Booyah!

I

n the tradition of ESPN’s Stuart Scott, I have to give a nice big “Booyah” to Booyahman for hookin’ the O-man up with the theme song to “Winter Sonata”. I can sleep well now that M can hear the song. The next challenge for me is to try to learn the lyrics… in Korean. Hahahahaha. I don’t know any Korean, so I’ll end up learning it by mumbling the sounds only. It should be interesting if not laughable… I will probably get the CD anyway because I think M wants the other song too.

On a side note, I usually am lucky to get somewhere between 10 to 20 comments a day. Actually, 20 comments would be a lot for me. But yesterday, I put up a post on a Korean home drama and I get more than 30 comments and a bunch of hits. Is there a correlation of which I am unaware? Heheheheh

Anyway, thanks again B-man. A big BOOYAH to you!

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Booyah!

I

n the tradition of ESPN’s Stuart Scott, I have to give a nice big “Booyah” to Booyahman for hookin’ the O-man up with the theme song to “Winter Sonata”. I can sleep well now that M can hear the song. The next challenge for me is to try to learn the lyrics… in Korean. Hahahahaha. I don’t know any Korean, so I’ll end up learning it by mumbling the sounds only. It should be interesting if not laughable… I will probably get the CD anyway because I think M wants the other song too.

On a side note, I usually am lucky to get somewhere between 10 to 20 comments a day. Actually, 20 comments would be a lot for me. But yesterday, I put up a post on a Korean home drama and I get more than 30 comments and a bunch of hits. Is there a correlation of which I am unaware? Heheheheh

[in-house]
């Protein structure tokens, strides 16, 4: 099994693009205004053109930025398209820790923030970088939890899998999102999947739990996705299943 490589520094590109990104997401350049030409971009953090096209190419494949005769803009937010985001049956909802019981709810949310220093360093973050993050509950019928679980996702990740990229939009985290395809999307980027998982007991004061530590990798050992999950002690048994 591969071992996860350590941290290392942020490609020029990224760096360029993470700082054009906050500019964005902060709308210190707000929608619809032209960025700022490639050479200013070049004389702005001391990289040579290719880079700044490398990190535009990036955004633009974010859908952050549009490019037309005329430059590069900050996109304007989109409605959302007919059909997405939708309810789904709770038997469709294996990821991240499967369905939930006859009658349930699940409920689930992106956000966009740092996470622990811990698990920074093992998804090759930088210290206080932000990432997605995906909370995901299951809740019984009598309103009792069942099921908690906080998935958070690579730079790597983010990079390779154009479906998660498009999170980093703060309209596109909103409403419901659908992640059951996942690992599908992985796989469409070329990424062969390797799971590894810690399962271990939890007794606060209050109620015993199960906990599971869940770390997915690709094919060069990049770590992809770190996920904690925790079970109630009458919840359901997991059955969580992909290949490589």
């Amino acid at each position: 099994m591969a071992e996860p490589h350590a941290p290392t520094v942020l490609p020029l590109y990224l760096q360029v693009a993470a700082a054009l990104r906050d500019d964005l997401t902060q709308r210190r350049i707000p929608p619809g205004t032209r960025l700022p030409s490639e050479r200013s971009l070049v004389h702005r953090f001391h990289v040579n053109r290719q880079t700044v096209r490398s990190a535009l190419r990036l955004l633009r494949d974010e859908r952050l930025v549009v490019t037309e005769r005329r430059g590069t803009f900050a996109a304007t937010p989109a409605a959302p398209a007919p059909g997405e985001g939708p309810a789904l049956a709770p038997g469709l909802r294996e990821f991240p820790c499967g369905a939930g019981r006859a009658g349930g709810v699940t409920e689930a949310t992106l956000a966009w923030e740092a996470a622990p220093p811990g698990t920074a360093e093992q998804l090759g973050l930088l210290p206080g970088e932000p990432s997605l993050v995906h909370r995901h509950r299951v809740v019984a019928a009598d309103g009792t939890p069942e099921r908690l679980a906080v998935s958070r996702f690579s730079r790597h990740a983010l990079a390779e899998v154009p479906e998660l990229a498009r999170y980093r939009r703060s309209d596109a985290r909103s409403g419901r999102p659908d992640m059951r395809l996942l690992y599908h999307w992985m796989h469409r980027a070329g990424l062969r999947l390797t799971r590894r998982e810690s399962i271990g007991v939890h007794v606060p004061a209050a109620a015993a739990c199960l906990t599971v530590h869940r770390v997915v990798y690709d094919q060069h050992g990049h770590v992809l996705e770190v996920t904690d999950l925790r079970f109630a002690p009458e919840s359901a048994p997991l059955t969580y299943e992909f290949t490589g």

Anyway, thanks again B-man. A big BOOYAH to you!

Winter Sonata

M

borrowed some video tapes from a friend of a Korean drama called Winter Sonata (Fuyu no sonata). It was dubbed into Japanese and shown on the national braodcast station, NHK. Okay, I know that a few of you will begin to hack and choke just from the title. I have talked to one who could barely stand to hear the name of the drama. A Korean student of mine told me she had wished if they were going to show a Korean drama in Japan, any drama would have been better than this one.

According to M, her friend told her that the story was kinda hokey–a guy and a girl fall in love only to learn that they are brother and sister… or are they? Well, it’s very much like a soap opera and the ending was getting too hard to believe… although I must admit the finale was rather touching–okay, okay, I admit it, I watched it too. Anyway, this drama was an incredible hit in Japan and all the middle-aged women are goo-goo gah-gah over “Yon-sama” or Bae Yong-jung.

Be that as it may, I bring this up not to admit that I watch sappy home dramas–which I’ve done a couple of times–but rather to ask if anyone knows how I can get a hold of the title song. The Japanese title is Hajime kara ima made, which would translate into something like “from the beginning until now”. After watching 20 hours of this drama, the tune is kinda stuck in my head. So if anyone knows how to get a copy of the theme song, I’d appreciate some guidance–or a little love. I guess I could alwys order it from Amazon dot co dot jp, but that would take too long.